'10 Tech Trends

As the calendar turns to a new year, Tech Tips ponders what we will be reading about on the technology front in 2010.

Tablet PCs look like a hot topic with early-year buzz regarding the pending announcement from Apple about its newest device, Apple iPad. Tablet PCs have been around for years, but have been pricey at best. The idea behind them is to provide a more compact laptop. You use a touch screen instead of a mouse, substituting a stylus or your fingers to do your pointing and clicking, even using an on-screen keyboard to type. Very handy in cramped spaces, like the subway.

Another portable device that gained momentum in 2009 and will continue to grow in 2010 are eBook readers. While Kindle and Sony Reader have dominated the market for the last few years, the Barnes and Noble Nook is selling well and new versions are in the works from Samsung and other manufacturers.

Cell phones in select cities are already getting a boost from 4G wireless, which is a faster, more internet-friendly system than the current 3G network. More cities will see a boost to 4G this year, with nation-wide rollout not far behind.

For those of you that like to worry about only one portable device, all-in-one gadgets will be emerging this year in the form of more advanced smartphones and new smartbooks. Smartbooks are upgraded netbooks (the mini laptops) that work on a wireless phone network to provide internet and GPS service.

Two tech improvements that will help manufacturers provide smaller, more powerful portable devices are long-life lithium ion batteries and solid-state hard drives. Current li-ion batteries last up to 10 hours and can work in a device for 1-2 years. Manufacturers are working on a version with a special buffer that helps prevent chemical decay so the battery will last longer on a charge and work for many years longer than current batteries. As for the hard-drives, solid-state technology is what is used in flash drives and memory cards for cameras, but has been limited to about 16 GB until now. Newer drives can hold 100 GB or more of data, making them ideal for portable devices since they won’t skip or damage like a traditional hard drive.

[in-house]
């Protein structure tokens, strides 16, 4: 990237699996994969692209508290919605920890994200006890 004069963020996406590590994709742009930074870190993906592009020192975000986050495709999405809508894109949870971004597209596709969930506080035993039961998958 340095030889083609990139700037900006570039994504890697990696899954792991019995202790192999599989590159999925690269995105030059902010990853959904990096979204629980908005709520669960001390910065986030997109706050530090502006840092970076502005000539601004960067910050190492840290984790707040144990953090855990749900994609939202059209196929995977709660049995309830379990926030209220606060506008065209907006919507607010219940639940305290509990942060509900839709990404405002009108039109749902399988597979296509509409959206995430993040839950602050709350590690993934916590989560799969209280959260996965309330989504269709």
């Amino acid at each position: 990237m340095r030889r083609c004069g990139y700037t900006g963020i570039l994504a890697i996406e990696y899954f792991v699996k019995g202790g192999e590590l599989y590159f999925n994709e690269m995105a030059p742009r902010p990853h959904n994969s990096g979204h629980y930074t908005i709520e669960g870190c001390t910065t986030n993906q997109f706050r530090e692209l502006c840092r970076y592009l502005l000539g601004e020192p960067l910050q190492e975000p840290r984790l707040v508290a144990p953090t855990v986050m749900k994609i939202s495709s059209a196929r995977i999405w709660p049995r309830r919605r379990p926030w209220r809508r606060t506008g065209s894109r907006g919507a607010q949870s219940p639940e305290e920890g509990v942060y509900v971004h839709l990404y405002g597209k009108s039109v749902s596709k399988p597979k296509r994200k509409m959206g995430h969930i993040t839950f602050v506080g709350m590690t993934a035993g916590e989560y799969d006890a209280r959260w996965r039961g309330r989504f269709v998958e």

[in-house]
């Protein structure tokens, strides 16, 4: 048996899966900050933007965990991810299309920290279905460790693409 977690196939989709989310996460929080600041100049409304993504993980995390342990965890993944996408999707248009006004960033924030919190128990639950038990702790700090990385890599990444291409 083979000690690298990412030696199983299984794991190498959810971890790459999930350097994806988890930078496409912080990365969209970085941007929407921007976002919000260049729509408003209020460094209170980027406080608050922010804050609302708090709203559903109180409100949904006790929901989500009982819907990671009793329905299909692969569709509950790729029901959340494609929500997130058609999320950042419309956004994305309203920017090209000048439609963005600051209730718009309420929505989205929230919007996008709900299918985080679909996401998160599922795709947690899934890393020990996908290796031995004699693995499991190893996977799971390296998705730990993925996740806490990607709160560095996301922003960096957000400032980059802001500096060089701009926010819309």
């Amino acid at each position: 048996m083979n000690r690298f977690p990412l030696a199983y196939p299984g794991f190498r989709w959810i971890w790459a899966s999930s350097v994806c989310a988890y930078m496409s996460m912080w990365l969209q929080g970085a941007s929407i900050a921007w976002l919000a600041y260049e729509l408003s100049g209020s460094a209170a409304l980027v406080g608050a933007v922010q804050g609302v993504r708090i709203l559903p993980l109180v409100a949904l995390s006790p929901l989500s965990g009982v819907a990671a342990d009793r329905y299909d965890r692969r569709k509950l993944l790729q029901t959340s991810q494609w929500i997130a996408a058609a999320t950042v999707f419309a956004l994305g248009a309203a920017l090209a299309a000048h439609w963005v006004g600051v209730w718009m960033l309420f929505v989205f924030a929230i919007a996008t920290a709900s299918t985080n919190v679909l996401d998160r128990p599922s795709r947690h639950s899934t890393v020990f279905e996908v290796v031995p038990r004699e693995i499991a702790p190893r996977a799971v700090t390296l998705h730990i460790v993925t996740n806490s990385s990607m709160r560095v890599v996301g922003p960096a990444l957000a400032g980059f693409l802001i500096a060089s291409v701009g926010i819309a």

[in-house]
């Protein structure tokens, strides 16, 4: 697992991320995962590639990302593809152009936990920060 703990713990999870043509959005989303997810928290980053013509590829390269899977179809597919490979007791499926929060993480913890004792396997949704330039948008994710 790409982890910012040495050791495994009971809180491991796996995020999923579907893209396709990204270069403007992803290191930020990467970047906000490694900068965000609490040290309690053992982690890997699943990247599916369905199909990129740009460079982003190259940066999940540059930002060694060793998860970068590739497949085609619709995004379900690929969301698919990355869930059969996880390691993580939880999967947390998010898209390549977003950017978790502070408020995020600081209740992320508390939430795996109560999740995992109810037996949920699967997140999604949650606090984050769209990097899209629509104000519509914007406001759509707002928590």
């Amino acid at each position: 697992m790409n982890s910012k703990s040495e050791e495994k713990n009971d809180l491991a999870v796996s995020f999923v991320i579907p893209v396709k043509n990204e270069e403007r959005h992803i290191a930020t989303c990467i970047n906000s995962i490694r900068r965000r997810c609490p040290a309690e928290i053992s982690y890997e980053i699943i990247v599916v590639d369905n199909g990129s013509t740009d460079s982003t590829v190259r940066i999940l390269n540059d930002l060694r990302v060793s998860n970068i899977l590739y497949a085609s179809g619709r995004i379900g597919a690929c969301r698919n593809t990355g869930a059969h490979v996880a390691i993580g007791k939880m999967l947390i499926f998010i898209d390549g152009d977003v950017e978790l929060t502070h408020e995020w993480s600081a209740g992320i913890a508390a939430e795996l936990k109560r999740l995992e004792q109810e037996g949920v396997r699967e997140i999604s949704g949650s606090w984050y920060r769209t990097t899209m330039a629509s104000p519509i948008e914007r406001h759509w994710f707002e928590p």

Speaking of cameras and their storage, this year looks like the year when digital cameras won’t add pixels, but will add more advanced features instead. The 12 MP cameras on the market are professional-grade and more than the average user needs, so look for camera manufacturers to innovate by adding more user controls and options like smarter autofocus.

If you prefer to stay at home with your technology, three entertainment gadgets will be hot this year. The home will become more connected with streaming media devices like internet connected Blu-Ray players, TVs, Boxee, and more on-demand video options on PlayStation and Xbox. In all cases, the device uses a wireless internet connection to call-up music, video or photos from either your computers or from the internet.

Body-controlled video games will take the Wii concept further into the future. Both Sony and Nintendo are working on advanced controllers to be released in 2010 or early 2011. The controllers use a camera and special attachment to sense your movement, which would mean players can do more than just hit a baseball or bowl, they could also kick a soccer ball.

Just when we were all settling in with HDTV, manufacturers and broadcasters have announced they will start offering 3DTV. Just like the movies, you need to wear the glasses. FIFA has announced that this year's World Cup will be broadcast in 3D.

- Laura N.

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